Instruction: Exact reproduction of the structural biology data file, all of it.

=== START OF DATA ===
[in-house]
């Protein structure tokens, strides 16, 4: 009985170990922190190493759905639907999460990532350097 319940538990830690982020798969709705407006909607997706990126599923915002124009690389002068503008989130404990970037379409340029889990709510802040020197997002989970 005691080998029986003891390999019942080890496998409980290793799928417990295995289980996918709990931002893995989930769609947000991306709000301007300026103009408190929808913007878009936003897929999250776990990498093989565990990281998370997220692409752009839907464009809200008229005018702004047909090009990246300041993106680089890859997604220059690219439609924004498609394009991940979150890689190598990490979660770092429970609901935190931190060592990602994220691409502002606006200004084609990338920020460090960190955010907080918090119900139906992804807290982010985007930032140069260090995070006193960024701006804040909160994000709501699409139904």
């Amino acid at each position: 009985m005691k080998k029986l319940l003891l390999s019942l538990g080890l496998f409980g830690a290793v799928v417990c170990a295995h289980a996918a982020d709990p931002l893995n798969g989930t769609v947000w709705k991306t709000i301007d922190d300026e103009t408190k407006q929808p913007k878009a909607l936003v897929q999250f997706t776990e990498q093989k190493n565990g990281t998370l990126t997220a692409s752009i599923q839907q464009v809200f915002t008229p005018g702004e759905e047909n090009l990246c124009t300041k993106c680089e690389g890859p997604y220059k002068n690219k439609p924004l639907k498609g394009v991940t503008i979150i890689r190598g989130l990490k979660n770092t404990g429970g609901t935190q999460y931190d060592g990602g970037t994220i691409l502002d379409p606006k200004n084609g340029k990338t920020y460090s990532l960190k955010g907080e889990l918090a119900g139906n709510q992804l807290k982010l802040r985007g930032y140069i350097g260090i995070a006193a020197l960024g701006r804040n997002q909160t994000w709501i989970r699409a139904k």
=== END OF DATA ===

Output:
[in-house]
């Protein structure tokens, strides 16, 4: 009985170990922190190493759905639907999460990532350097 319940538990830690982020798969709705407006909607997706990126599923915002124009690389002068503008989130404990970037379409340029889990709510802040020197997002989970 005691080998029986003891390999019942080890496998409980290793799928417990295995289980996918709990931002893995989930769609947000991306709000301007300026103009408190929808913007878009936003897929999250776990990498093989565990990281998370997220692409752009839907464009809200008229005018702004047909090009990246300041993106680089890859997604220059690219439609924004498609394009991940979150890689190598990490979660770092429970609901935190931190060592990602994220691409502002606006200004084609990338920020460090960190955010907080918090119900139906992804807290982010985007930032140069260090995070006193960024701006804040909160994000709501699409139904």
């Amino acid at each position: 009985m005691k080998k029986l319940l003891l390999s019942l538990g080890l496998f409980g830690a290793v799928v417990c170990a295995h289980a996918a982020d709990p931002l893995n798969g989930t769609v947000w709705k991306t709000i301007d922190d300026e103009t408190k407006q929808p913007k878009a909607l936003v897929q999250f997706t776990e990498q093989k190493n565990g990281t998370l990126t997220a692409s752009i599923q839907q464009v809200f915002t008229p005018g702004e759905e047909n090009l990246c124009t300041k993106c680089e690389g890859p997604y220059k002068n690219k439609p924004l639907k498609g394009v991940t503008i979150i890689r190598g989130l990490k979660n770092t404990g429970g609901t935190q999460y931190d060592g990602g970037t994220i691409l502002d379409p606006k200004n084609g340029k990338t920020y460090s990532l960190k955010g907080e889990l918090a119900g139906n709510q992804l807290k982010l802040r985007g930032y140069i350097g260090i995070a006193a020197l960024g701006r804040n997002q909160t994000w709501i989970r699409a139904k």